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1 in 1,000 Americans have died from COVID-19

A group of healthcare responders outfitted to assist with COVID-19 patients - how many Americans have died of COVID
Photo via The National Guard/Flickr (CC BY 2.0)

One in 1,000 Americans have died from COVID-19.

The nation reached this harrowing milestone on Dec. 26, with 331,116 Americans dead from the virus, according to CNN. The nation has an estimated population of 330,750,000, and has experienced upward of 19 million infections since the start of the pandemic. Between Dec. 26 and Dec. 29, the number of Americans that have died from COVID-19 rose from 331,116 to 335,051, according to data from Johns Hopkins University.

December has been the deadliest month so far in the pandemic, according to experts. The month, with several days left in it, has nearly doubled the death rate seen in November. Upward of 36,900 Americans died of COVID-19 in November, and 63,000 have died so far in December. Previously, April was the deadliest month of the pandemic, with 55,000 deaths.

A surge in holiday air travel has experts expecting the situation to worsen in January, potentially putting the U.S. in a “nightmarish” situation. Projections from the University of Washington’s Institute for Health Metrics and Evaluation predict that a staggering 193,000 Americans could die of COVID-19 in the next two months.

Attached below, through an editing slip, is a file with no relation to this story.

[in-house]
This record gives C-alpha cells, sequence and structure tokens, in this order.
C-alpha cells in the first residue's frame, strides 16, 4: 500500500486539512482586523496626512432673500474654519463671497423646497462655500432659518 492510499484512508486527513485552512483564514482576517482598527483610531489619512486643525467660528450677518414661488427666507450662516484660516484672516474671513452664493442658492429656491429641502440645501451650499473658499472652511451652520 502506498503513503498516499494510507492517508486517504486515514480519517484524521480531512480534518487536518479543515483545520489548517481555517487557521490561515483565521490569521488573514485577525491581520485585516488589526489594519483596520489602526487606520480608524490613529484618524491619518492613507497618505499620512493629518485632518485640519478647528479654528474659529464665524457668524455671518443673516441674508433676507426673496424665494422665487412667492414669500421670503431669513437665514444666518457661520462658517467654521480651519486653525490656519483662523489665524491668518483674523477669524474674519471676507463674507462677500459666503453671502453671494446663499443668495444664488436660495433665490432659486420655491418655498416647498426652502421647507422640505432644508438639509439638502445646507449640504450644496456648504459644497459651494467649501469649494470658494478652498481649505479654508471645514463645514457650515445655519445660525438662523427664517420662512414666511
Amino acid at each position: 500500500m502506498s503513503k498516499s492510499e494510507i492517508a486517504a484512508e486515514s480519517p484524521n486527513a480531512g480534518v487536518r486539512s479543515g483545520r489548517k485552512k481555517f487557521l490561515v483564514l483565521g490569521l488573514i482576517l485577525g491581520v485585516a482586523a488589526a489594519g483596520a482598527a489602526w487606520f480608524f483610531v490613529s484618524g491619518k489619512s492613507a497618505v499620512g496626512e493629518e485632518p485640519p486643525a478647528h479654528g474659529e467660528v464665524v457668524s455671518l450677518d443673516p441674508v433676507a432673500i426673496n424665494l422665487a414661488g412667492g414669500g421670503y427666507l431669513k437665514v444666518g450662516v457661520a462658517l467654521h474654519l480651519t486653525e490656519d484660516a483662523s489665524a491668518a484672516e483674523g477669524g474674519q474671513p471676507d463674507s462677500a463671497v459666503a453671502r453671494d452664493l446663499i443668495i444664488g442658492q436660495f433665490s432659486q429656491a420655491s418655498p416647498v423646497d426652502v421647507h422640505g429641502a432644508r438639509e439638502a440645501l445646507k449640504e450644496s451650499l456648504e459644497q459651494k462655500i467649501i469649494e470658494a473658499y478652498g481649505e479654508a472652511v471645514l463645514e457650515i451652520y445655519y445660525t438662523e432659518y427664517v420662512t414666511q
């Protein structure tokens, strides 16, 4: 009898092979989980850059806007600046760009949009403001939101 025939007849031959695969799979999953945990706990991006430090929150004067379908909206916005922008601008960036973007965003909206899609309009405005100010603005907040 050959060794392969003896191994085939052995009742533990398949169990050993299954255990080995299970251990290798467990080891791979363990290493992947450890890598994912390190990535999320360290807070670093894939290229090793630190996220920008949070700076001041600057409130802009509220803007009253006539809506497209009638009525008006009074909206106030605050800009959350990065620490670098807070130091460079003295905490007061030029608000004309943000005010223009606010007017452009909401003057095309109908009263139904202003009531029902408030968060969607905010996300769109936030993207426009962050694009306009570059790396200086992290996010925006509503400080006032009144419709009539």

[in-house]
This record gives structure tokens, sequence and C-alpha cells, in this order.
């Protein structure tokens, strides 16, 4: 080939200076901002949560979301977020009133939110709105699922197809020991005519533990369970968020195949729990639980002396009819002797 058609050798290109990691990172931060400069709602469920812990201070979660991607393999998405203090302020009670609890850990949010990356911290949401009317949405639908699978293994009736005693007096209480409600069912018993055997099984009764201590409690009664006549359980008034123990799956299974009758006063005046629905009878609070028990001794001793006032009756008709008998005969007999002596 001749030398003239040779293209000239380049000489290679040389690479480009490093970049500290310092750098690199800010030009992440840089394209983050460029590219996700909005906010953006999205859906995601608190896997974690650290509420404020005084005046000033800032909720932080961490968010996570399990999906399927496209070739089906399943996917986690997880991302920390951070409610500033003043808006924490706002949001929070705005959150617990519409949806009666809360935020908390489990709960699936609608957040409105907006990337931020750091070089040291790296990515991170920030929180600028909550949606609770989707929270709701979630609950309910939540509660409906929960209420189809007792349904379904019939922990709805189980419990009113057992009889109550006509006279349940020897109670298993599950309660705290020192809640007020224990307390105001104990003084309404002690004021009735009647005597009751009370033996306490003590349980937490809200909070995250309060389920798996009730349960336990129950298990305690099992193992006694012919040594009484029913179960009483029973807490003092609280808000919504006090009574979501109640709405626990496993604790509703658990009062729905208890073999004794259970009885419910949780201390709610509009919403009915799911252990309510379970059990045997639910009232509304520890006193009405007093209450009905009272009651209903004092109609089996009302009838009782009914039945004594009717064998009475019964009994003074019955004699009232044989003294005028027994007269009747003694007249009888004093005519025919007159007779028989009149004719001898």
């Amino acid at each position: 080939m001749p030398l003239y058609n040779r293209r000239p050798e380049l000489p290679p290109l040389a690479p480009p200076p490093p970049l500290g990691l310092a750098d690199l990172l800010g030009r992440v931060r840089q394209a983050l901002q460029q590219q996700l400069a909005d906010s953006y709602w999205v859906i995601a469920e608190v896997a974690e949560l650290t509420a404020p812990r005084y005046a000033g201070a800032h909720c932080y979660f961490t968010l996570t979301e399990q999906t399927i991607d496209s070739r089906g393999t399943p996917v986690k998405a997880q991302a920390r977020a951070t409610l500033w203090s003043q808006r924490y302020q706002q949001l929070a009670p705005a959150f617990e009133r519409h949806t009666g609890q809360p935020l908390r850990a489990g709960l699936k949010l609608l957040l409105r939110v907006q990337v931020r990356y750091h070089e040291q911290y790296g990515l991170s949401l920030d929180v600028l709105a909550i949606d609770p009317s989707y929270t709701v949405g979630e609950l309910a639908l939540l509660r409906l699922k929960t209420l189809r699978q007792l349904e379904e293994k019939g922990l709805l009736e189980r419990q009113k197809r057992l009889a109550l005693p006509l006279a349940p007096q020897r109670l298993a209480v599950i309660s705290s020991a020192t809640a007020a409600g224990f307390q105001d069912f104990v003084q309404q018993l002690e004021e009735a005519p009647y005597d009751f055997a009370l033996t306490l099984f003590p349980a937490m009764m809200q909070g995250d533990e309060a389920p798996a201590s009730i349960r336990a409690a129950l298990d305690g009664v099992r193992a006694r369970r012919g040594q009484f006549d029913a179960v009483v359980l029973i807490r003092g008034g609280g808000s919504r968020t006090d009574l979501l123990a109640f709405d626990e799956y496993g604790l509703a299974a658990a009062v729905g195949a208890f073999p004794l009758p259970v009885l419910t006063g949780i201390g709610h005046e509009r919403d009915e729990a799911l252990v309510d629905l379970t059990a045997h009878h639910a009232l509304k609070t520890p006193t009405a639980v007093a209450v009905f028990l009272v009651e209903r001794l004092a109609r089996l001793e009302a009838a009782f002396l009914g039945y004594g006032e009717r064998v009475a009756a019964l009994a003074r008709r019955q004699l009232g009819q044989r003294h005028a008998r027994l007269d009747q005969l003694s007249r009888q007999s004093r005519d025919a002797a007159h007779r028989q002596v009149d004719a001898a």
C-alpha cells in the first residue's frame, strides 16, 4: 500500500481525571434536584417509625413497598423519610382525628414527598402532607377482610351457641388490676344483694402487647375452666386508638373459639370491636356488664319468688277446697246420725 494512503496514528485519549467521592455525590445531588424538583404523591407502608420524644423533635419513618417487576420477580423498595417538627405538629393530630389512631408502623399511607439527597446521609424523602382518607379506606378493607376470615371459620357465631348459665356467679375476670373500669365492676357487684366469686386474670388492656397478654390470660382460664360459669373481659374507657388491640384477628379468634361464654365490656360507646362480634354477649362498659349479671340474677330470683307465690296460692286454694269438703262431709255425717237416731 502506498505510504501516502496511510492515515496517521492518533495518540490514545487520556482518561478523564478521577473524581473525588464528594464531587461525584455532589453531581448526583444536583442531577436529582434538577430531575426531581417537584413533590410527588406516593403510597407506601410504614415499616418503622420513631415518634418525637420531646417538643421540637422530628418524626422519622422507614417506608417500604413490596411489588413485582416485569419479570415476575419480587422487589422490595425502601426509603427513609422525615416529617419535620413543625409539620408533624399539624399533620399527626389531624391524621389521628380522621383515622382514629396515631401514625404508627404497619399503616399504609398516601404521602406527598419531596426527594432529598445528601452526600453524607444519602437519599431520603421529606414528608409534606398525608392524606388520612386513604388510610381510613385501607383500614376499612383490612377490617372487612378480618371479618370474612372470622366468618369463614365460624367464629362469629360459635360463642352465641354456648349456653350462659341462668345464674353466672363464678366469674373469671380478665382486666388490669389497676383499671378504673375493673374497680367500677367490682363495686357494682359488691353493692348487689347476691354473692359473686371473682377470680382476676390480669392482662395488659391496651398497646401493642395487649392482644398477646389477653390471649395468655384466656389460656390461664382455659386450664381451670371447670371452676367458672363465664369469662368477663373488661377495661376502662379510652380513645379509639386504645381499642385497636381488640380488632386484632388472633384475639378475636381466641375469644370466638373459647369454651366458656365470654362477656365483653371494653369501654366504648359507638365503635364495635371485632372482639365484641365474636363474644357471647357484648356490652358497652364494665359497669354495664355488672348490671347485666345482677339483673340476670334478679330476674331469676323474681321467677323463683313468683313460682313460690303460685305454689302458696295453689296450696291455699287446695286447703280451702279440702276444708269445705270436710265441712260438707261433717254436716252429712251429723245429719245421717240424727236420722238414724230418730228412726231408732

Many hospitals around the nation are already overburdened. A post-holiday surge could see many become entirely overwhelmed, putting COVID-19 patients and other sick or chronic people at enhanced risk.

The pandemic, which will have lasted a full year in just a few short months, has worn down many Americans. Several vaccines have begun distribution, but experts anticipate it will be months before enough of the population is inoculated to noticeably slow the pandemic.

“We need to be prepared for the fact that it is going to be a slow rollout in many places and that it will not change our behaviors or necessarily the trajectory of the pandemic in this country in the short term,” Dr. Esther Choo, a professor of emergency medicine at Oregon Health & Science University, told CNN.

Until, and even after, vaccines are widely available, precautions must be taken. Preventative measures, which were carefully heeded toward the beginning of the COVID-19 outbreak, are becoming less common among certain groups. Vigilant mask wearing, social distancing, and hand washing will continue to be necessary if Americans hope to slow the pandemic by summer of 2021.

Sources: CNN [1], [2], Johns Hopkins, KMOV4, The Hill


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